There is ample empirical evidence that an active lifestyle can substantially contribute to the health and quality of life of older adults [1,2]. Due to its affordability and versatility, walking is one of the most preferred, prevalent and recommended forms of physical activity (PA) for an aging population [3,4]. In the last decade, the neighborhood built environment has been identified as an important source of influences on the walking behavior of adults as well as elders (e.g., [5-10]). However, studies exploring environment-walking relationships have failed to employ context- and/or geographically-specific measures of walking [9,11]. Walking can occur within and outside the neighborhood of residence. If we are to study the impact of the neighborhood environment on walking, it makes sense to differentiate walking that occurs within and outside the neighborhood. Additionally, since there is evidence that different environmental attributes are associated with walking for different purposes (e.g., [9,12,13], it also makes sense to differentiate utilitarian walking from walking for recreation.

The Neighborhood Physical Activity Questionnaire (NPAQ) developed by Giles-Corti and colleagues [14] aims to collect self-reported information on setting-specific PA, including walking for transportation and walking for recreation performed inside or outside one's neighborhood, defined as a 10-to-15-minute walk from home. The walking section of the NPAQ has shown adequate levels of reliability in samples of Australian [14], Canadian [15] and Belgian adults [16]. However, its reliability in older adults (65+ years) remains unknown. Since walking is the most prevalent activity in this segment of the population, it is important to examine whether the walking section of the NPAQ is appropriate for older adults.

Another issue that remains unexplored is the validity of the NPAQ. No studies have examined the correspondence of NPAQ walking estimates with objective measures of PA (e.g., pedometers or accelerometers) and activity diaries. Other self-report measures of walking were found to be substantially associated (r = 0.36-0.58) with step counts [4,17] and accelerometry-based weekly minutes of moderate intensity PA in older adults [18]. An analysis of the correspondence between NPAQ walking measures and activity diaries is important because objective measures of PA cannot capture information on walking purpose and geographical location (within vs. outside the neighborhood).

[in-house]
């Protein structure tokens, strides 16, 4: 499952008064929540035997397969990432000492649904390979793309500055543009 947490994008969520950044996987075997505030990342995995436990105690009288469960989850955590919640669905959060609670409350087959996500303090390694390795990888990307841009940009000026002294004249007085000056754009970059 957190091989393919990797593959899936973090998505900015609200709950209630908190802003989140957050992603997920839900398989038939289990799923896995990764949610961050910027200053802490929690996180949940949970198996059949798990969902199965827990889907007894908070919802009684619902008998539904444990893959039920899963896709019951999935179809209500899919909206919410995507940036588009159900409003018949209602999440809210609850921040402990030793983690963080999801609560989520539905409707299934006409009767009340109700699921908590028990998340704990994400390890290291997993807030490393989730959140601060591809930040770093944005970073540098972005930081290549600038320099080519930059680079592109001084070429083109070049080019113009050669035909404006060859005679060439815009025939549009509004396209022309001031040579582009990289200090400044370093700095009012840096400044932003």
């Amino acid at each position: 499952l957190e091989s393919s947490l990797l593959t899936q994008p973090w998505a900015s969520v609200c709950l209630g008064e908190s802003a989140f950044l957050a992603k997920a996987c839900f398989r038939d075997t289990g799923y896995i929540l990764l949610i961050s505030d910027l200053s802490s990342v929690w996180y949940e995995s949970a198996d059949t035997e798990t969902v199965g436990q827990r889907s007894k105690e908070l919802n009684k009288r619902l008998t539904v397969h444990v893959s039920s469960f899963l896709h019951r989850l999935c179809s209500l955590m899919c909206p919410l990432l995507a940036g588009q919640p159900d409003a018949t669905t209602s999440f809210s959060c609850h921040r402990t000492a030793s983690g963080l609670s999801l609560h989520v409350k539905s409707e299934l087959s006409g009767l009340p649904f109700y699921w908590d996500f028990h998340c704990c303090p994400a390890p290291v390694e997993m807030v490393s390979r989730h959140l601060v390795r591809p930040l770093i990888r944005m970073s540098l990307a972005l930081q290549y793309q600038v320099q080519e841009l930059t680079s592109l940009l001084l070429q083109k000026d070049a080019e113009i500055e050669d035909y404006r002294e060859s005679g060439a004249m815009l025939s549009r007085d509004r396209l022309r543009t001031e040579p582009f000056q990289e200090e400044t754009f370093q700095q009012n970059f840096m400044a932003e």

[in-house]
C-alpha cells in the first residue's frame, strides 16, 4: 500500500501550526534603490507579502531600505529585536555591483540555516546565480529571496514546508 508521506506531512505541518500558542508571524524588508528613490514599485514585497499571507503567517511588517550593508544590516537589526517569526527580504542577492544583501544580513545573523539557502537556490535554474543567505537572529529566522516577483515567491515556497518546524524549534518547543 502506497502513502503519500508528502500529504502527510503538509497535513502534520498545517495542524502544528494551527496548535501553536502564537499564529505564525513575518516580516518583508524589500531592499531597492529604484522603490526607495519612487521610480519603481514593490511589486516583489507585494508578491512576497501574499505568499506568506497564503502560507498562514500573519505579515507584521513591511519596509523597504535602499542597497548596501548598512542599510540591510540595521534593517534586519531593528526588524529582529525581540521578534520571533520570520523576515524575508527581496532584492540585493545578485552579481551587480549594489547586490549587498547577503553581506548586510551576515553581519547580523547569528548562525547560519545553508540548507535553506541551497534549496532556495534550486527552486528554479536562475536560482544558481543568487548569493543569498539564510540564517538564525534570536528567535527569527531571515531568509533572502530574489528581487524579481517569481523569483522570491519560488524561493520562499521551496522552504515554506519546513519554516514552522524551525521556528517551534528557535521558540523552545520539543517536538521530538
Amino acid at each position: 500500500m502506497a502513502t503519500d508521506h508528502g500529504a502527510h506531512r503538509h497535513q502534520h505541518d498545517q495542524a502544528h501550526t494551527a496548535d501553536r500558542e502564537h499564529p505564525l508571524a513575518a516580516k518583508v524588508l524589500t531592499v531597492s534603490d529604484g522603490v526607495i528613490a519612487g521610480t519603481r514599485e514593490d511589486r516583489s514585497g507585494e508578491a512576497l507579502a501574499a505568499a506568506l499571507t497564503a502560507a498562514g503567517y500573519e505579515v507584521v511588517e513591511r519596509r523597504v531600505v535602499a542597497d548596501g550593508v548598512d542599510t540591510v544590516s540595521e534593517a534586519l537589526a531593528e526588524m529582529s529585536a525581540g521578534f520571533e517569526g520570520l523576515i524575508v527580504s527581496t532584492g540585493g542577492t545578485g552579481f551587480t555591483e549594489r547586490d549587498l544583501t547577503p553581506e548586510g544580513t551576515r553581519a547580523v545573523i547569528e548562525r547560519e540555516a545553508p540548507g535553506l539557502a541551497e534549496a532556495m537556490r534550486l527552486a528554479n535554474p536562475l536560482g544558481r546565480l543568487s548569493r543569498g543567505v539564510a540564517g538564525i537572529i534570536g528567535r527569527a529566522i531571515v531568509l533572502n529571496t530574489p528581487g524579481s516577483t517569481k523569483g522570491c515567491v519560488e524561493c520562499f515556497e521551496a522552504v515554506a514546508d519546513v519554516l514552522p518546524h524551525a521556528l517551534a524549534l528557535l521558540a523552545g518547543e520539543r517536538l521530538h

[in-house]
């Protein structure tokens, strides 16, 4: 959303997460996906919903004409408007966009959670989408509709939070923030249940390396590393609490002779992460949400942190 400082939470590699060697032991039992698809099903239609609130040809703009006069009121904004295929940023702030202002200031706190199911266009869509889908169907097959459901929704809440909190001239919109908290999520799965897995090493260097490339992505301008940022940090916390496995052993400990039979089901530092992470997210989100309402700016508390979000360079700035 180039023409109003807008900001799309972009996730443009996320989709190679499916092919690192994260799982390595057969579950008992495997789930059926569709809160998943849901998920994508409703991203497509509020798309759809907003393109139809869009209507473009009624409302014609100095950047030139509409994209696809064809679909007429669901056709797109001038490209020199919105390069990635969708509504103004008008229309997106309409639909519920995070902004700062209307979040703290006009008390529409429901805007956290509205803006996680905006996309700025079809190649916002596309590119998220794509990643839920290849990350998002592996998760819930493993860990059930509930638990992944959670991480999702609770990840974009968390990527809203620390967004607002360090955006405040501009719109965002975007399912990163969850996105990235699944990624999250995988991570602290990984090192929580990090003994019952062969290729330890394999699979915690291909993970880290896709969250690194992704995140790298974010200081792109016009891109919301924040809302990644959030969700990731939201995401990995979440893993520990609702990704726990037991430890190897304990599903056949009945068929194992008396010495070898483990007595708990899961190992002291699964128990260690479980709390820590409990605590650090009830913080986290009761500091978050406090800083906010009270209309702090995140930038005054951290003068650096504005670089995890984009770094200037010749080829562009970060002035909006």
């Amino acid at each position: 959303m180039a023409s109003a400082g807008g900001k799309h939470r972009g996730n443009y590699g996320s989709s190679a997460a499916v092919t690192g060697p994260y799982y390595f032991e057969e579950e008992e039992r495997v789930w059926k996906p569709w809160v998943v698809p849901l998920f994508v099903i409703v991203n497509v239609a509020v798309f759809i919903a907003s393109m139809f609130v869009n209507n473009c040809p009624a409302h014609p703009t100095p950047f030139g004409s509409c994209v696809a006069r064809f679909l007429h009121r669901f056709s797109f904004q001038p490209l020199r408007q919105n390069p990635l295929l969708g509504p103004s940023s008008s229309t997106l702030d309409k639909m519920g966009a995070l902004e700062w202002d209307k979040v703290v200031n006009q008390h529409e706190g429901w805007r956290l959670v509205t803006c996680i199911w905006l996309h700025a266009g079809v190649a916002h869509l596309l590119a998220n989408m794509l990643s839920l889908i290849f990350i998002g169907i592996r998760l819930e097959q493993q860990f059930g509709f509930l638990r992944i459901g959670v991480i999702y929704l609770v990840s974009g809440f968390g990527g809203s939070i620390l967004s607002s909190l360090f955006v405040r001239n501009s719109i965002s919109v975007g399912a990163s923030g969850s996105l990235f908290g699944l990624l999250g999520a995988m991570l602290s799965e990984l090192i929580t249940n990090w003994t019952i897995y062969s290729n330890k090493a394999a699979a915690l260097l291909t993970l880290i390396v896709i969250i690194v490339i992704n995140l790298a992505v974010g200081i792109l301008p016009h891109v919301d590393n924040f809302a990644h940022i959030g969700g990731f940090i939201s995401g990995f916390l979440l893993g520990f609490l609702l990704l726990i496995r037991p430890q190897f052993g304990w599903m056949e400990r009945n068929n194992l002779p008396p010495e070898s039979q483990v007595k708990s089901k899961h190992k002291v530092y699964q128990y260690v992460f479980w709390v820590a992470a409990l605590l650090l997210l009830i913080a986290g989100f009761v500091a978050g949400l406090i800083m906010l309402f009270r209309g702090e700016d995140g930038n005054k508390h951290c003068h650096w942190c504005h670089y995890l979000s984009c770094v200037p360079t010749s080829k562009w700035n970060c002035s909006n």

No studies have examined whether the test-retest reliability and validity of the NPAQ differ across types of neighborhoods. The NPAQ is an instrument particularly relevant to studies on environment-walking associations where context plays a major role and respondents are sampled from multiple neighborhoods with specific characteristics. Residents of walkable neighborhoods may show higher levels of reliability because they more regularly and frequently engage in walking [12,19]. Residents of areas with lower socio-economic status (SES) are likely to be less educated and have difficulties in understanding questionnaire items, which may result in a greater error of measurement when compared to their higher SES counterparts [20]. Such between-neighborhood differences in metric characteristics may yield spurious between-neighborhood differences in environment-walking associations. Thus, it is important to know whether neighborhood characteristics moderate the reliability and validity of the NPAQ.